The Barramundi (Lates calcarifer), known also as Asian Seabass, occurs in rivers and coastal waters not just in Queensland and the Northern Territory, but also throughout tropical Asia and all the way to the Persian Gulf.
In a casual conversation in 1996, Rohan Pethiyagoda and Anthony Gill, both now Research Associates of the Australian Museum, thought it strange that a species that spends much of its life in freshwater could have so wide a range. Why hadn’t its separate populations diverged over time to form distinct species? They decided to collaborate to investigate this question and over the next 16 years examined specimens of Lates in more than a dozen museums worldwide. As luck would have it, the two new species they discovered among these, from Burma and Sri Lanka, were preserved in Australian collections, at CSIRO and the Australian Museum.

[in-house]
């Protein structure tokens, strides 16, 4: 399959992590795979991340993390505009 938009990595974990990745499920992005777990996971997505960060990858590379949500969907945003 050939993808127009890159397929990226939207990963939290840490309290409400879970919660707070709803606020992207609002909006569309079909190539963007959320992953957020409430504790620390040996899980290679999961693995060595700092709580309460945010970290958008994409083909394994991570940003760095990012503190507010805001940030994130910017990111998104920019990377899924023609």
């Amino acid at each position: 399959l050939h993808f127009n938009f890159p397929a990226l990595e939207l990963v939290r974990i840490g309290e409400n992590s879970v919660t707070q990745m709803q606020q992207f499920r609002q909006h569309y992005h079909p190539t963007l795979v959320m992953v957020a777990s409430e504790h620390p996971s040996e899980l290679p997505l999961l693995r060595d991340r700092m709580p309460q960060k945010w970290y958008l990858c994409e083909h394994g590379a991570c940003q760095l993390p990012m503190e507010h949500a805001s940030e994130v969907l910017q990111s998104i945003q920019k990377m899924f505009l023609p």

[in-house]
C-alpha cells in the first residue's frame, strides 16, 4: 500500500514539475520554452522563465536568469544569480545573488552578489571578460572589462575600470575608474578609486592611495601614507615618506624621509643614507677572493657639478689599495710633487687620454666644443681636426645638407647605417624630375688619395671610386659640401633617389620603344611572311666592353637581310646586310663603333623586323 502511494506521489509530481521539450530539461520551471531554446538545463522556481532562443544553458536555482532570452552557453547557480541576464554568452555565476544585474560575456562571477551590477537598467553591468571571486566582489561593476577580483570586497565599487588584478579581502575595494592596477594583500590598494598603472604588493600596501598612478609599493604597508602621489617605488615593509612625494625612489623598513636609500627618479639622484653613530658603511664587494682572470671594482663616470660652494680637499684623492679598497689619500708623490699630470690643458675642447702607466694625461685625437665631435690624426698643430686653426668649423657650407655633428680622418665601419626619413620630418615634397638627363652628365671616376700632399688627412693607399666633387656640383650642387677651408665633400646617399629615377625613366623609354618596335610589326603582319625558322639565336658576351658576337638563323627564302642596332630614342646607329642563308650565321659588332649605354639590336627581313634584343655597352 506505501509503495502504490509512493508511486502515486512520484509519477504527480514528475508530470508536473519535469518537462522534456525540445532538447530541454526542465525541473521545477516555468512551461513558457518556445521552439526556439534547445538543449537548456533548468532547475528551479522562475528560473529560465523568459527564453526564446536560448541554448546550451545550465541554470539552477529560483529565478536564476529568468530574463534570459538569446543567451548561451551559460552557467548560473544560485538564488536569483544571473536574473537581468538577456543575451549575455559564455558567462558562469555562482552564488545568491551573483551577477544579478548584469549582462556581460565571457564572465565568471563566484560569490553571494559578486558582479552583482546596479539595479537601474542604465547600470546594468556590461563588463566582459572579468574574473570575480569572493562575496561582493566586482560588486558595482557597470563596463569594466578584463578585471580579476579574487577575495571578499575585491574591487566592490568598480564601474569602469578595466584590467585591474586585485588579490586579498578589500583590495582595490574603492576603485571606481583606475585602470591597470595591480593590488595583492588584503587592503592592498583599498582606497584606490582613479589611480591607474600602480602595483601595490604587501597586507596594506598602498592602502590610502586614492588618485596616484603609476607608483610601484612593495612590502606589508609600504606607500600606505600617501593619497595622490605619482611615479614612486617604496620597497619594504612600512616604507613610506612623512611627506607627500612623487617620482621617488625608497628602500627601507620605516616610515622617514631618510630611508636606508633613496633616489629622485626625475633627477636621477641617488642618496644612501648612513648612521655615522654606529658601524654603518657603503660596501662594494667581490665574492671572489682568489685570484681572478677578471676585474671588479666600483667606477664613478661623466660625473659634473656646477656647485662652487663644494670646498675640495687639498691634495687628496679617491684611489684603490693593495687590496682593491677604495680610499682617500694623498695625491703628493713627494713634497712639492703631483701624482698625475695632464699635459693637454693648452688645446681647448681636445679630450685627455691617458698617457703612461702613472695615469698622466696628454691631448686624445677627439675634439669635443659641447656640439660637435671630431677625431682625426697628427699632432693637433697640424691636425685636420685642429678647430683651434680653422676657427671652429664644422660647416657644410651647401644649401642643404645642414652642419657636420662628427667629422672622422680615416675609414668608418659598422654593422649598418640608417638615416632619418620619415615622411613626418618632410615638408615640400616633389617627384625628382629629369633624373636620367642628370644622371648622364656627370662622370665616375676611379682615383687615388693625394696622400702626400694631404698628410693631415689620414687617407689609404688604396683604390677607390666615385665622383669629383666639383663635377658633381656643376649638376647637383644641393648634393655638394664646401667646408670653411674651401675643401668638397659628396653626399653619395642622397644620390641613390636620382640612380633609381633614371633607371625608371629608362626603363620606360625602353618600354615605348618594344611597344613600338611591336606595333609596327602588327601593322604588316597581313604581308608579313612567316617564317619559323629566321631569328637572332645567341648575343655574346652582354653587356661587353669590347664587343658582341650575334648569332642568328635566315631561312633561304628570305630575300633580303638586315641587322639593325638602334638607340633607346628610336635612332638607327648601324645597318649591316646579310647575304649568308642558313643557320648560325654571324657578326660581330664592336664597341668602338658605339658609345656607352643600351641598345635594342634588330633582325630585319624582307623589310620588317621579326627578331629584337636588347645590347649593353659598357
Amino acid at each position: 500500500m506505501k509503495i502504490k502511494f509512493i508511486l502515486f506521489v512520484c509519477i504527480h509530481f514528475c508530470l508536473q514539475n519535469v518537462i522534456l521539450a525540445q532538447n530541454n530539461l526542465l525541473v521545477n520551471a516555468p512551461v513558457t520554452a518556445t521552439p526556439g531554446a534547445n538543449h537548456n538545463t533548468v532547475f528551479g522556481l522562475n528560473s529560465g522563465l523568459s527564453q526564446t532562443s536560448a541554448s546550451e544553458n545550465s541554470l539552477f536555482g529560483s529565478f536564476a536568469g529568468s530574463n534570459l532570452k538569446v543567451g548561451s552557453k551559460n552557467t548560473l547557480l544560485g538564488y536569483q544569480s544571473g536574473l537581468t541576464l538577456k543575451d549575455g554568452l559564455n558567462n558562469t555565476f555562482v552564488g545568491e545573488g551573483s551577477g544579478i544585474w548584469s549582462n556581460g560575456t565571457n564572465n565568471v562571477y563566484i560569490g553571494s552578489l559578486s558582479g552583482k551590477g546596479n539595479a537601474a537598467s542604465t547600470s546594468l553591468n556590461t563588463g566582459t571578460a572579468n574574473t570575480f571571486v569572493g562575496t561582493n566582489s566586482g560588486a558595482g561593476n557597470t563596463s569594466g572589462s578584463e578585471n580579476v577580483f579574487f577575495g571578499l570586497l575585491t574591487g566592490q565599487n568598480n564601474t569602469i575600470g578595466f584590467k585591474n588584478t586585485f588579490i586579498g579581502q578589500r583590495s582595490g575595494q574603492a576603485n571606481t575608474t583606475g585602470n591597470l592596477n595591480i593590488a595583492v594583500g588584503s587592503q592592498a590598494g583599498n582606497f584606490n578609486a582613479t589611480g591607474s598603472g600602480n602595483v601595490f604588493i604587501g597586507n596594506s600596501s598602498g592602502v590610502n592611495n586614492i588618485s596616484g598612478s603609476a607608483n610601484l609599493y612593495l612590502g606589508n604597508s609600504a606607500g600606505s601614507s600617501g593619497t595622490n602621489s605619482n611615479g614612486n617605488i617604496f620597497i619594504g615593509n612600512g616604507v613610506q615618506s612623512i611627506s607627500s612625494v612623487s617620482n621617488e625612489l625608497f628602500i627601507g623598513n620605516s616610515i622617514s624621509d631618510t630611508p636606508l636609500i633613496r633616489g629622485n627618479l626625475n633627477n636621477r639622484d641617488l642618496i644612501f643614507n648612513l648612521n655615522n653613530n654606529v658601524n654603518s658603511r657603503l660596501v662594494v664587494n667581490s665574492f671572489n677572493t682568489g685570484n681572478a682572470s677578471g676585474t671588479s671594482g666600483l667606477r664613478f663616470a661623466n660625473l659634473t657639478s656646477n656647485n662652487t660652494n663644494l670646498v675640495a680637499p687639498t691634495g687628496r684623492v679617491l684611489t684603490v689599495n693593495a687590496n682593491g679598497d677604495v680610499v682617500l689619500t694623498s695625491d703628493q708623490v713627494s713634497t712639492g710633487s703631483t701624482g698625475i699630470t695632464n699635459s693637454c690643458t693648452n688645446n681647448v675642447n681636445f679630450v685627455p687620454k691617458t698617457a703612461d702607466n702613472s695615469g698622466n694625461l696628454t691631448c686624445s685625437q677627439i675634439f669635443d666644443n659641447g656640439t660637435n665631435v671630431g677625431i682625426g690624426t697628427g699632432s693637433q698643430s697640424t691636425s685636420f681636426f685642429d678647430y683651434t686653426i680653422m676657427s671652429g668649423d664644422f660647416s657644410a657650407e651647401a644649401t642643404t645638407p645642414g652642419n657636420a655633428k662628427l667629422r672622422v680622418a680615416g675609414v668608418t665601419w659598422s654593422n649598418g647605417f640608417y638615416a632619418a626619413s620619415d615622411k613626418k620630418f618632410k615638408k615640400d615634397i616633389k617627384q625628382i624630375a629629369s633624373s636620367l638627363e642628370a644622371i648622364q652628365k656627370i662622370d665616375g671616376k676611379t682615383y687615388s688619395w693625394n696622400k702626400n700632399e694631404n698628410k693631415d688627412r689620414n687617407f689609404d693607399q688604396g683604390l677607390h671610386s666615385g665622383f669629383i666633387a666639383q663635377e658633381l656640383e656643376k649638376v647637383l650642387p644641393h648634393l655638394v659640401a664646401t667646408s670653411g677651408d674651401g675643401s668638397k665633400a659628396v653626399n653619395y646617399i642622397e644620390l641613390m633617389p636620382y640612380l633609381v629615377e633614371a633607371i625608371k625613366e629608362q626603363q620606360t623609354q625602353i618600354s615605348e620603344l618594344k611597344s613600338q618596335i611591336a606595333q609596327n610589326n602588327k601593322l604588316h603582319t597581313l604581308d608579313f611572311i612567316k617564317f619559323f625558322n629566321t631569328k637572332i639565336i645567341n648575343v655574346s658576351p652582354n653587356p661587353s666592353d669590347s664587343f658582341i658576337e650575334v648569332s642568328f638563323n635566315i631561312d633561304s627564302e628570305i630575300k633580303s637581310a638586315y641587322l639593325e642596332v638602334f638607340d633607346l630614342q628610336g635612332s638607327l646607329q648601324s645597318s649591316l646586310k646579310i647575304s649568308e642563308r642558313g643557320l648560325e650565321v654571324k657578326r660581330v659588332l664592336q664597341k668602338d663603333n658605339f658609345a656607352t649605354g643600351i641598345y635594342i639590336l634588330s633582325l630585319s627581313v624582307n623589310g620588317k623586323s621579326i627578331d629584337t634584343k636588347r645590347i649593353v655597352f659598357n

In a paper published in Zootaxa in May 2012, they named the new species Lates uwisara (after the Burmese patriot–monk U Wisara) and Lates lakdiva (a classical name for Sri Lanka). The Australian Barramundi remains Lates calcarifer.
In their paper they warn against the widespread translocation and stocking of Barramundi in the Indian-Ocean countries as these could threaten the genetic integrity of local populations. Indeed, translocations have been so widespread in Asia that the Lates populations of many countries are already contaminated, which underlines the extraordinary value to science of specimens collected decades ago and preserved in collections such as the Australian Museum’s.